There's also the inaugural Sydney Christmas Parade, which we also missed. All that's left is the Christmas Village at Tumbalong Park. There's song-and-dance performances on stage, picture-taking with Santa, and the many booths promoting tourism, climate change, the Bee Movie, Alvin and the Chipmunks, and others. Starbucks was full, so we went to Gloria Jeans Harbourside. Who would we expect to meet there if not my Dad and sister?! You bet they're surprised. Such a small world.

Saturday, November 17, 2007

Massacre at Heartbreak Ridge

It's a good day to let out some steam. The past few days I've been stuck in Mascot doing integration and SAT for Flexi-ISN, and things are not going smoothly. Mainly IP connectivity, firewall rules, and hardware redundancy. Anyway, it's an hour's drive to Heartbreak Ridge along Richmond Road. I got there half an hour late. Fortunately, I was still able to catch up. Each one of us is given a camouflage overall, a JT protective mask, a Tippmann Model 98 fully-loaded paintball gun, and four full bottles of paintball pellets. The ladies get extra gloves, vests, and neck protectors. That's what I call unfair advantage.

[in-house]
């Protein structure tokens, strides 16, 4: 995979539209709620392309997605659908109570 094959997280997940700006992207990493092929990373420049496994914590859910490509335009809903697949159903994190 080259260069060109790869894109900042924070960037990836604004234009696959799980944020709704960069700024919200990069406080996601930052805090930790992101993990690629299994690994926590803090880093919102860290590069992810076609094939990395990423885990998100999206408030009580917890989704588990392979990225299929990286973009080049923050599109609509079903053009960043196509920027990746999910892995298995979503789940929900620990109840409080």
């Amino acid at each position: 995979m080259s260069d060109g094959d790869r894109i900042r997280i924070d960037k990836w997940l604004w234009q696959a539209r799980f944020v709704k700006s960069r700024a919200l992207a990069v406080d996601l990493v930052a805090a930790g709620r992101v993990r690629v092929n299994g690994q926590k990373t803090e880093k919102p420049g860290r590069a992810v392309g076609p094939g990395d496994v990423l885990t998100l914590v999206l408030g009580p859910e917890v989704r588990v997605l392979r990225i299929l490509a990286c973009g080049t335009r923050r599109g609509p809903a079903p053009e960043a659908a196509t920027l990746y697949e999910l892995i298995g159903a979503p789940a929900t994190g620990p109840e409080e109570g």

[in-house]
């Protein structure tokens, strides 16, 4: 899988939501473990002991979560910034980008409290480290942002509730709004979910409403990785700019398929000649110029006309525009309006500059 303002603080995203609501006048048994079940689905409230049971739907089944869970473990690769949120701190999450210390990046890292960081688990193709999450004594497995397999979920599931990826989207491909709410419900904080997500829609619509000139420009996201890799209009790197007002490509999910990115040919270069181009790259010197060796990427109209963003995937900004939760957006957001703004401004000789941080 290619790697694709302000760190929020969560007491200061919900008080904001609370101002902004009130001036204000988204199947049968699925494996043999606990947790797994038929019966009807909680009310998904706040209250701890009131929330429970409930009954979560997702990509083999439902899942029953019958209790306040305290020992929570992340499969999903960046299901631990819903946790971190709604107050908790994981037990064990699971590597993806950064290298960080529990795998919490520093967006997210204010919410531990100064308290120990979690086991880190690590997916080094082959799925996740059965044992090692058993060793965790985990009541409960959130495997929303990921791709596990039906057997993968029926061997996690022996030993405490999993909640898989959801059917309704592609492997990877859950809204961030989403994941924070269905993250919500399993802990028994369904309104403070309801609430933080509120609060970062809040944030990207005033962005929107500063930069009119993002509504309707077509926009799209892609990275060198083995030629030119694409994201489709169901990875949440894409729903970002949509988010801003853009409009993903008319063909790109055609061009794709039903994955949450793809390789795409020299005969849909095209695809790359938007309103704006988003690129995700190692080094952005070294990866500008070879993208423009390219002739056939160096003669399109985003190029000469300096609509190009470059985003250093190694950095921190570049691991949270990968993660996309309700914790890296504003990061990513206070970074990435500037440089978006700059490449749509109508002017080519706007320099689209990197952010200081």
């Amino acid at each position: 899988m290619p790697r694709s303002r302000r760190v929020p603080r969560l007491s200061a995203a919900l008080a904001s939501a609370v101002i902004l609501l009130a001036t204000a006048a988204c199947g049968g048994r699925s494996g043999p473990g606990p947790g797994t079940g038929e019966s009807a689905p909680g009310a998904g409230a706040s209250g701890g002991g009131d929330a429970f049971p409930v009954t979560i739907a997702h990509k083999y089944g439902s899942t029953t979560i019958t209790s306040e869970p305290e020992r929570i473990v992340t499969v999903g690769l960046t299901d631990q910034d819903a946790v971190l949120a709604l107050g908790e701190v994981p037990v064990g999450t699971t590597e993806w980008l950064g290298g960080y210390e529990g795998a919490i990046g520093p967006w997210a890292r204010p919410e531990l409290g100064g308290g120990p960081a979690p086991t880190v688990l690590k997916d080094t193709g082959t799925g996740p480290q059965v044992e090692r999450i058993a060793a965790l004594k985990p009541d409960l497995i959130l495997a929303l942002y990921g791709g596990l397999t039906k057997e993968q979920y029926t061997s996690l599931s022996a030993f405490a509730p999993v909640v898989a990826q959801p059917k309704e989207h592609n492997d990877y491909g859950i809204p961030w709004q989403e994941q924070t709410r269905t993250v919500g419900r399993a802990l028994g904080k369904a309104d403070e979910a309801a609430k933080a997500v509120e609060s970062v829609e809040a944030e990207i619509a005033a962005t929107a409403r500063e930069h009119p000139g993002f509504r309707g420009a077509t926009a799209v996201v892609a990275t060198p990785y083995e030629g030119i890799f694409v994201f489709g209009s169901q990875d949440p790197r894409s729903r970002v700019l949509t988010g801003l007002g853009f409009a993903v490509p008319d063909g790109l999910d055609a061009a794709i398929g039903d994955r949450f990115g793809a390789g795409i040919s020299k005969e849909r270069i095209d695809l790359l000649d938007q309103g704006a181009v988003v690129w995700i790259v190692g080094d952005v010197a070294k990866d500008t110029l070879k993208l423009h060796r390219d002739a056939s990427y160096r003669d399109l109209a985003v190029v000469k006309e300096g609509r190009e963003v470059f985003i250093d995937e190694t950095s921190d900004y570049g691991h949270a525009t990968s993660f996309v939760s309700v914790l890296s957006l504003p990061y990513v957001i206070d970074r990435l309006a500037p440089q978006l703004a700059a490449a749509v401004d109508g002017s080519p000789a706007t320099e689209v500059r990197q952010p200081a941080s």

For starters, we had our first engagement on a flat terrain with lots of triangular metal structures for cover. The mission is simple: reach the enemy territory without getting hit. I tell you, getting hit is almost a certainty, and it hurts pretty bad. Imagine a small plastic pellet the size of a big holen hitting you at 300 feet per second. Managed to get a guy right smack in the goggles, which made my day. After two games, we moved on to a forest terrain with lots of tree cover and wooden barricades for protection. The objective is retrieve a "nuclear bomb" in the middle of the field and plant it in enemy territory. Managed to score a few hits, but that gave away my position, and I was eliminated before the game finished.